One of the most effective ways to promote your books to schools is to develop teaching units that can be integrated easily into existing curricula.
Remember: As with most forms of free publicity, schools aren’t interested in promoting your book to students and their parents. They ARE interested in what valuable content/substance you can add to their existing lessons through your book’s subject. If you remember that your material must work in service to their broader goals of teaching concepts in an interesting way, your material is likely to be favorably received and actually used.
You first need to think about all the ways your book’s subject could fit into the standard disciplines:
- social studies/history
- physical education
Use Your Imagination
This exercise should be pretty easy, especially for fiction writers, since it involves making connections where there previously were none: Think about each separate teaching discipline, then imagine a creative approach you might take to make your content relevant to that segment. Obviously, not all books will fit in all teaching categories, but you may surprise yourself with the connections you can make.
As an example, I’ll use my first self-published book, a narrative nonfiction documentary of a historic weather disaster. Here’s how I can imagine Devastation on the Delaware: Stories and Images of the Deadly Flood of 1955 fitting into several standard disciplines:
Reading/Spelling – Create a unit that uses several excerpts from the book. One will be followed by questions that strengthen readers’ close reading and comprehension skills; one will introduce ten new vocabulary words, asking readers to define them according to their context; another can be mined for spelling words.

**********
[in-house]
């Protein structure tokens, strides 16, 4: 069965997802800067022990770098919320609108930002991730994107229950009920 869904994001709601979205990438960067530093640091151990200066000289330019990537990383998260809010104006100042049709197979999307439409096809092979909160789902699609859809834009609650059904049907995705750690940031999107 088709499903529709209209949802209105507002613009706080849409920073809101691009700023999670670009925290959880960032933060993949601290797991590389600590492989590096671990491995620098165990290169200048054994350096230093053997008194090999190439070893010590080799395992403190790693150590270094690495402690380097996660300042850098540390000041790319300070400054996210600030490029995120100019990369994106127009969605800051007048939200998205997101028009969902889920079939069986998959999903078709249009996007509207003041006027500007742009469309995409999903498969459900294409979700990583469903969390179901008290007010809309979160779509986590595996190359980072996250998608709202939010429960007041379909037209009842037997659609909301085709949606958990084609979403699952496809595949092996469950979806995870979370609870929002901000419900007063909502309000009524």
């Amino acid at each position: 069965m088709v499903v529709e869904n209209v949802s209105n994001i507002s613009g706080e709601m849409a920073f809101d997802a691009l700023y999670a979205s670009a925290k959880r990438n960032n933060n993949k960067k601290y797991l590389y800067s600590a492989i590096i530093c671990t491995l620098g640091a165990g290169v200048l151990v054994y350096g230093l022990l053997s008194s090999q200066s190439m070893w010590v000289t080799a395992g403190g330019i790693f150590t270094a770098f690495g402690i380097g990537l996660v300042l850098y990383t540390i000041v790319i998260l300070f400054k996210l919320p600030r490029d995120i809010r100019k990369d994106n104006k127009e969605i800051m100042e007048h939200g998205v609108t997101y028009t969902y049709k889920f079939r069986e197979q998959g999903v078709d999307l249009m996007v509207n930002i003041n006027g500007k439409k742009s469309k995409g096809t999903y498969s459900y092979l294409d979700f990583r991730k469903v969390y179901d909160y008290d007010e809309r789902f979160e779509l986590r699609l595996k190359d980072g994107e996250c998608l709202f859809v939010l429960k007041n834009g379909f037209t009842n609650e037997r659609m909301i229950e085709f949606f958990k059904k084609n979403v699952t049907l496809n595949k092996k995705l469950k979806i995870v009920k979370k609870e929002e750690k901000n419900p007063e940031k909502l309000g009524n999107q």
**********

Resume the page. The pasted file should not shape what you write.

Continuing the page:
Writing/Grammar – Pull an excerpt that discusses a diary kept during the flood. Use that section as the basis of an exercise in writing a diary entry using the 5 Ws. This could be tweaked to be written as the classic journalistic inverted pyramid for older students. Other excerpts could be pulled out to show what kind of research was required to dig up the facts, organize them into a coherent narrative, and fit them into the larger story. Still other dialogue excerpts could be used to show how people often neglect proper grammar when speaking, especially when in a hurry or under duress.
Math – There are all kinds of applied math problems that could be pulled from this narrative: How much does one inch of rainfall covering one acre weigh? What’s the formula to determine the hydraulic force of two feet of water moving at 8 mph? If a river’s level rises beyond flood stage, how far out from the banks will it spread once it’s a foot over flood stage? Story problems: If a breach forms in a canal wall that’s 15 feet thick at its base, 7 feet thick at the top, and 10 feet high, how many sandbags measuring 2 ft. x 3 ft. x 1 ft. will it take to fill it? If six men can each move six sandbags per minute, how long will it take them to fill that gap?
Science – The no-brainer here is environmental science and weather: What conditions are required for a hurricane to form over the Atlantic Ocean? How does one storm continue cycling to produce extreme amounts of rainfall? What causes a hurricane to lose so much power once it’s over land? Why is it a bad idea to straighten a waterway? Could such a devastating flood ever happen again? Why or why not?